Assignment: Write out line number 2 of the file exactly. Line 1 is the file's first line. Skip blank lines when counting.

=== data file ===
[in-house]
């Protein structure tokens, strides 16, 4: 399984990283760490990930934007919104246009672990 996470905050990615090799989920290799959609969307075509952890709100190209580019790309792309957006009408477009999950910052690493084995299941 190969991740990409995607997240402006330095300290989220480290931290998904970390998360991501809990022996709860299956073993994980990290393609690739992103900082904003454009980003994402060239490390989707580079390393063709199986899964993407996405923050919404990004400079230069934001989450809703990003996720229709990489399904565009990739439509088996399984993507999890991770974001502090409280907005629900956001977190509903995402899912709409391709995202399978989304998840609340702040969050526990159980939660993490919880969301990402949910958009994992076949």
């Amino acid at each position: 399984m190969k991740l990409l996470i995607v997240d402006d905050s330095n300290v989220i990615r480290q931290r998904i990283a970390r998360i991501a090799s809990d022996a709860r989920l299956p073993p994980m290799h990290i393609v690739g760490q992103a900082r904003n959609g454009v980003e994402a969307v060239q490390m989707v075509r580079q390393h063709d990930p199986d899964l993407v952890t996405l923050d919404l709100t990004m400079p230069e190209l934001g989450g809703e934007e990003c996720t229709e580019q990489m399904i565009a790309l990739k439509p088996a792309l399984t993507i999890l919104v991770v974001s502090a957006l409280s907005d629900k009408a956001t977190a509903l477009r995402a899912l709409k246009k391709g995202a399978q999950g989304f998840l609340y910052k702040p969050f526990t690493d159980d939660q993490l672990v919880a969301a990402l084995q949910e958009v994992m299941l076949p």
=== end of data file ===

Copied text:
């Protein structure tokens, strides 16, 4: 399984990283760490990930934007919104246009672990 996470905050990615090799989920290799959609969307075509952890709100190209580019790309792309957006009408477009999950910052690493084995299941 190969991740990409995607997240402006330095300290989220480290931290998904970390998360991501809990022996709860299956073993994980990290393609690739992103900082904003454009980003994402060239490390989707580079390393063709199986899964993407996405923050919404990004400079230069934001989450809703990003996720229709990489399904565009990739439509088996399984993507999890991770974001502090409280907005629900956001977190509903995402899912709409391709995202399978989304998840609340702040969050526990159980939660993490919880969301990402949910958009994992076949």